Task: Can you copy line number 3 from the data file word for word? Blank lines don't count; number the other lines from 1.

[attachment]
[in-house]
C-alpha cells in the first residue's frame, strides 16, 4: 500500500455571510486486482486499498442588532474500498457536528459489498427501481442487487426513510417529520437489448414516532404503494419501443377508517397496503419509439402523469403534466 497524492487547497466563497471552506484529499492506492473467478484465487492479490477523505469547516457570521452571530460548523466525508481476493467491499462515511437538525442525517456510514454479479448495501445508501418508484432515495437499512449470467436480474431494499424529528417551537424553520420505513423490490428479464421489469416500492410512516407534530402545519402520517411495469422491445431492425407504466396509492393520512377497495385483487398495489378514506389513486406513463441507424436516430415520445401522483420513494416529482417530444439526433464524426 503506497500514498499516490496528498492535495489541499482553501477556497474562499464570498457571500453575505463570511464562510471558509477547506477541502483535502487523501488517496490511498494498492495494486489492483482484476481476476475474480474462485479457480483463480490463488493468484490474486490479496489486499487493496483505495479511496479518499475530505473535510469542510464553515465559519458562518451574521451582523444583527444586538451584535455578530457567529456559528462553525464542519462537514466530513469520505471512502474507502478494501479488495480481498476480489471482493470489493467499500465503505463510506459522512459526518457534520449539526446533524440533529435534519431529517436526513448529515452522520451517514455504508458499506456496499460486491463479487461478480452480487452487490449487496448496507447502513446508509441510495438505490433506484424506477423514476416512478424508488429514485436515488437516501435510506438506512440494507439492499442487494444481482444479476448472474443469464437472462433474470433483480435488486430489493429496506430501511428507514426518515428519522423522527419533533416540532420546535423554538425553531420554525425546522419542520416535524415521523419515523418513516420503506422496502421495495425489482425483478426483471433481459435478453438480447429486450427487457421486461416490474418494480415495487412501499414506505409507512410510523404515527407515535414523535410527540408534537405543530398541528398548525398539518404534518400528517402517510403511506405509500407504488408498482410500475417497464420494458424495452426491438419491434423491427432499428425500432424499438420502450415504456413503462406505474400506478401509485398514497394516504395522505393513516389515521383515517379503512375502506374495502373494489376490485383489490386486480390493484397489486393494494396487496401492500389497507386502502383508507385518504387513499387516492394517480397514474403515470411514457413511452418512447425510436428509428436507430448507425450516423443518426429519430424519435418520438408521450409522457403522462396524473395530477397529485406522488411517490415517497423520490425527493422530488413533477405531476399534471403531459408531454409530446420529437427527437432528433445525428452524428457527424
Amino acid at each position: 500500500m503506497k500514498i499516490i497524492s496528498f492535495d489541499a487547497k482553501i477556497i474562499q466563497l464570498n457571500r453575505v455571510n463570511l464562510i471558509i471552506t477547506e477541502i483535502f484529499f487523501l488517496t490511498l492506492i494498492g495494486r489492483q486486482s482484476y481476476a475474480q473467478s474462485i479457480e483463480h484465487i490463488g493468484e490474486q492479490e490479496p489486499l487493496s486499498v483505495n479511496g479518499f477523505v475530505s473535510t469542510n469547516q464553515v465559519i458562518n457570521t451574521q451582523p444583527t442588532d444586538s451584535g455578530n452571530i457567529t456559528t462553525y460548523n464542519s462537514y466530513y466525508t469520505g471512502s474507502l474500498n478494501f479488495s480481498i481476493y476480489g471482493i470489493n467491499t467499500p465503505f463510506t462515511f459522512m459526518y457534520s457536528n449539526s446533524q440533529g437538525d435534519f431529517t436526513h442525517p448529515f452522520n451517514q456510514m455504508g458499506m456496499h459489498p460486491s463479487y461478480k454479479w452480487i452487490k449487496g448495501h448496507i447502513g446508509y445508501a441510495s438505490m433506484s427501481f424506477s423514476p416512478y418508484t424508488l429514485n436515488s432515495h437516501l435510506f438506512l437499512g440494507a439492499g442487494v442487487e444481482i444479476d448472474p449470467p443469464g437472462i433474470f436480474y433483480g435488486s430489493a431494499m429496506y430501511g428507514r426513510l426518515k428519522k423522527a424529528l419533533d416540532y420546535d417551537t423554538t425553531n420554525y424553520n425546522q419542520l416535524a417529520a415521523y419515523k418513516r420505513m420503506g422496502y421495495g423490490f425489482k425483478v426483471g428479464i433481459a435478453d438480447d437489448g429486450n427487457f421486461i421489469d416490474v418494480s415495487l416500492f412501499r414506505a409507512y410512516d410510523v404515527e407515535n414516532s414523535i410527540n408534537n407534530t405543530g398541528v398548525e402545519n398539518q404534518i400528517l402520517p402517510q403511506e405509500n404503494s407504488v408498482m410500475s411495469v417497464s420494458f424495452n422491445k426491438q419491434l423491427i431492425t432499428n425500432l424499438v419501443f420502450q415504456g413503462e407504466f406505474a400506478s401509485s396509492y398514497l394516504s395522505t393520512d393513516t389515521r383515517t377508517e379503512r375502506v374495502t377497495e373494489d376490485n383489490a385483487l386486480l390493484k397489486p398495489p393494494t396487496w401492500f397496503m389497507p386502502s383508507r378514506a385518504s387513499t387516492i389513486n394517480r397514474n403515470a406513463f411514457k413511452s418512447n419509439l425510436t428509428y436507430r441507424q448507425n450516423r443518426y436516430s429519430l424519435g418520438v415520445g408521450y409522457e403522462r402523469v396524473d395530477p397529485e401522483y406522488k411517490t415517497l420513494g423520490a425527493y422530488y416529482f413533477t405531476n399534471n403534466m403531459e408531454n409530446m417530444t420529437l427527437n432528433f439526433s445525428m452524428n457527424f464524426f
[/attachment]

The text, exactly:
Amino acid at each position: 500500500m503506497k500514498i499516490i497524492s496528498f492535495d489541499a487547497k482553501i477556497i474562499q466563497l464570498n457571500r453575505v455571510n463570511l464562510i471558509i471552506t477547506e477541502i483535502f484529499f487523501l488517496t490511498l492506492i494498492g495494486r489492483q486486482s482484476y481476476a475474480q473467478s474462485i479457480e483463480h484465487i490463488g493468484e490474486q492479490e490479496p489486499l487493496s486499498v483505495n479511496g479518499f477523505v475530505s473535510t469542510n469547516q464553515v465559519i458562518n457570521t451574521q451582523p444583527t442588532d444586538s451584535g455578530n452571530i457567529t456559528t462553525y460548523n464542519s462537514y466530513y466525508t469520505g471512502s474507502l474500498n478494501f479488495s480481498i481476493y476480489g471482493i470489493n467491499t467499500p465503505f463510506t462515511f459522512m459526518y457534520s457536528n449539526s446533524q440533529g437538525d435534519f431529517t436526513h442525517p448529515f452522520n451517514q456510514m455504508g458499506m456496499h459489498p460486491s463479487y461478480k454479479w452480487i452487490k449487496g448495501h448496507i447502513g446508509y445508501a441510495s438505490m433506484s427501481f424506477s423514476p416512478y418508484t424508488l429514485n436515488s432515495h437516501l435510506f438506512l437499512g440494507a439492499g442487494v442487487e444481482i444479476d448472474p449470467p443469464g437472462i433474470f436480474y433483480g435488486s430489493a431494499m429496506y430501511g428507514r426513510l426518515k428519522k423522527a424529528l419533533d416540532y420546535d417551537t423554538t425553531n420554525y424553520n425546522q419542520l416535524a417529520a415521523y419515523k418513516r420505513m420503506g422496502y421495495g423490490f425489482k425483478v426483471g428479464i433481459a435478453d438480447d437489448g429486450n427487457f421486461i421489469d416490474v418494480s415495487l416500492f412501499r414506505a409507512y410512516d410510523v404515527e407515535n414516532s414523535i410527540n408534537n407534530t405543530g398541528v398548525e402545519n398539518q404534518i400528517l402520517p402517510q403511506e405509500n404503494s407504488v408498482m410500475s411495469v417497464s420494458f424495452n422491445k426491438q419491434l423491427i431492425t432499428n425500432l424499438v419501443f420502450q415504456g413503462e407504466f406505474a400506478s401509485s396509492y398514497l394516504s395522505t393520512d393513516t389515521r383515517t377508517e379503512r375502506v374495502t377497495e373494489d376490485n383489490a385483487l386486480l390493484k397489486p398495489p393494494t396487496w401492500f397496503m389497507p386502502s383508507r378514506a385518504s387513499t387516492i389513486n394517480r397514474n403515470a406513463f411514457k413511452s418512447n419509439l425510436t428509428y436507430r441507424q448507425n450516423r443518426y436516430s429519430l424519435g418520438v415520445g408521450y409522457e403522462r402523469v396524473d395530477p397529485e401522483y406522488k411517490t415517497l420513494g423520490a425527493y422530488y416529482f413533477t405531476n399534471n403534466m403531459e408531454n409530446m417530444t420529437l427527437n432528433f439526433s445525428m452524428n457527424f464524426f